November 11 was first celebrated as “Armistice Day” in 1919 and became a national holiday in 1926. Congress changed the name of the holiday to Veterans Day in 1954. Any thoughts about military service or veterans issues are welcome in this thread.
Earlier this year, the Iowa legislature approved several bills supporting Governor Terry Branstad’s Home Base Iowa Initiative. Some details are after the jump. Branstad himself is a veteran, and he tapped former U.S. Representative Leonard Boswell to co-chair the initiative.
The decline of veterans in Congress continues. Thirty years ago, about a third of the members of Congress had military experience. But only 81 of the 435 newly-elected members of the House of Representatives and thirteen of the 100 U.S. Senators have served or are serving in the U.S. military. No one in Iowa’s incoming U.S. House delegation has served in the military, although several have veterans in their immediate families. Outgoing U.S. Senator Tom Harkin is a veteran, and his successor, Joni Ernst, is a Lt. Colonel in the Iowa Army National Guard.
Seven of the 50 people who will serve in the Iowa Senate next year have military experience: Democrats Jeff Danielson, Tom Courtney, Dick Dearden, Bill Dotzler, and Wally Horn, and Republicans Bill Anderson and Jason Schultz (just elected to the Senate for the first time after several terms in the state House).
Of the 100 people just elected to the Iowa House, nineteen have military experience. The Republican veterans who were just re-elected are Dwayne Alons, Stan Gustafson, John Landon, Dave Maxwell, Kraig Paulsen, Sandy Salmon, Quentin Stanerson, Guy Vander Linden, Matt Windschitl, and Dave Heaton. Five Republican veterans were just elected to the Iowa House for the first time: Darrel Branhagen, Ken Rizer, Zach Nunn, John Wills, and Steve Holt. Four House Democrats who are veterans were just re-elected too: Dennis Cohoon, Jerry Kearns, Todd Prichard, and Brian Meyer. Retiring House Republicans Steve Olson and Tom Shaw are also veterans, as is retiring House Democrat Roger Thomas.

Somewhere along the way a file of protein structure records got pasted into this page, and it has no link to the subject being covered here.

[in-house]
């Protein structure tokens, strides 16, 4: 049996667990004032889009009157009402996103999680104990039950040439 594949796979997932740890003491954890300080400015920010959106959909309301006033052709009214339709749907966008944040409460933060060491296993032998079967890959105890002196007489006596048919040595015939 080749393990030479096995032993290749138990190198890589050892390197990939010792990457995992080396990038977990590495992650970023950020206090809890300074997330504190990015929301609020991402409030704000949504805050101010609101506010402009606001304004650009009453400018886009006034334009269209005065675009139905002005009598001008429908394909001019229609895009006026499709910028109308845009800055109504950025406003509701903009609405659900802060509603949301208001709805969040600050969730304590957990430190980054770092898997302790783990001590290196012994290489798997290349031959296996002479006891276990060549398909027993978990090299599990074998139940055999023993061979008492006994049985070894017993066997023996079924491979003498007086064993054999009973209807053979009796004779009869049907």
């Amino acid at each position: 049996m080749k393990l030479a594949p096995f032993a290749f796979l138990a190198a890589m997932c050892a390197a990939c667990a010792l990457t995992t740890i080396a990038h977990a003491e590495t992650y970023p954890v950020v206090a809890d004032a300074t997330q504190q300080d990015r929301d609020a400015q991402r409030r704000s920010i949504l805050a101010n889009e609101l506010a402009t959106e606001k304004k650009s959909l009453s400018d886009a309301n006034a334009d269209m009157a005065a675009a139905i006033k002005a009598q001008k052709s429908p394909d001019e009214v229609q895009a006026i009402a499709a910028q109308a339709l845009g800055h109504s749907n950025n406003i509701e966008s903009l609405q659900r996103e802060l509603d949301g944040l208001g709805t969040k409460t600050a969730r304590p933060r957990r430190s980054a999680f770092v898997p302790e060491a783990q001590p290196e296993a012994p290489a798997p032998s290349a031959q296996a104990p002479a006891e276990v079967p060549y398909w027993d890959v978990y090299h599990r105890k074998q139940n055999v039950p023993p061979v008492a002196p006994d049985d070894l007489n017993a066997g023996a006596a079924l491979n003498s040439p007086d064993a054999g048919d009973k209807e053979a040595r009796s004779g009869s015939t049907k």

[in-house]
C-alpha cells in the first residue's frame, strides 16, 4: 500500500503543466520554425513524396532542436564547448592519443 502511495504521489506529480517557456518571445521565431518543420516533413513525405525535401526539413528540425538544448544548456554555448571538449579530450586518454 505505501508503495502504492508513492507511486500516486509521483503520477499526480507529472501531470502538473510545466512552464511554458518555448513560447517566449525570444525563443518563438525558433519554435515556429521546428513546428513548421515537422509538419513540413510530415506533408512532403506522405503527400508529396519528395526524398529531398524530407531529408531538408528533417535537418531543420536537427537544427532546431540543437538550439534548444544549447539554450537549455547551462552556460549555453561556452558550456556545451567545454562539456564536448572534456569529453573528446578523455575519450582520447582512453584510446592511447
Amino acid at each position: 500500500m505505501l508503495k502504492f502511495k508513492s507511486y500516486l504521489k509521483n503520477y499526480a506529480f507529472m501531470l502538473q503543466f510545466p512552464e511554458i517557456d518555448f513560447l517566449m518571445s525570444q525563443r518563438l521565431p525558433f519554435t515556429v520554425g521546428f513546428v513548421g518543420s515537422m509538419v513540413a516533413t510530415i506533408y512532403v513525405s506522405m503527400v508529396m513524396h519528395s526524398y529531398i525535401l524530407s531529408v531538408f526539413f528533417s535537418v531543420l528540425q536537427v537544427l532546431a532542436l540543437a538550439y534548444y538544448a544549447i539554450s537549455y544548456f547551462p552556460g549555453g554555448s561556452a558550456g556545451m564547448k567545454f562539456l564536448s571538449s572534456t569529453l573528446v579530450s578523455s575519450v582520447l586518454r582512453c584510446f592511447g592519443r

Many Iowa lawmakers have immediate family members who either served in the military or are doing active duty.
From a November 10 blog post by the Iowa House Democrats:
This year, the Iowa Legislature continued to support Iowa Veterans and military families. The Legislature passed many of the Governor’s recommendations of the Home Base Iowa Initiative. This includes exempting military retirement pay from state individual income taxes, which will be available for the current 2014 tax year, meaning the credit would be available to taxpayers on tax returns filed in April 2015. In addition, the initial fee for all military license plates is eliminated; however, the annual fee will remain intact at the cost of $5.00.
Private sector employers are allowed to grant a preference in hiring and promotion for veterans and some spouses; and the various professional and occupational licensure boards are required to match up military training to current licensure requirements. Community colleges and the three state Regents universities are also required to report annually regarding the award of educational credits to veterans for military education, training, and experience for the prior five academic years. The initial report is due to the Legislature and Governor’s Office by December 15, 2015.
The Legislature also approved several other bills related to veterans that were not part of the Home Base Iowa Initiative, including: exempting state individual income taxes from military survivor benefits; expanding eligibility and financing options for the Military Homeownership Assistance program; and improved reporting requirements for sexual assaults within the Iowa National Guard.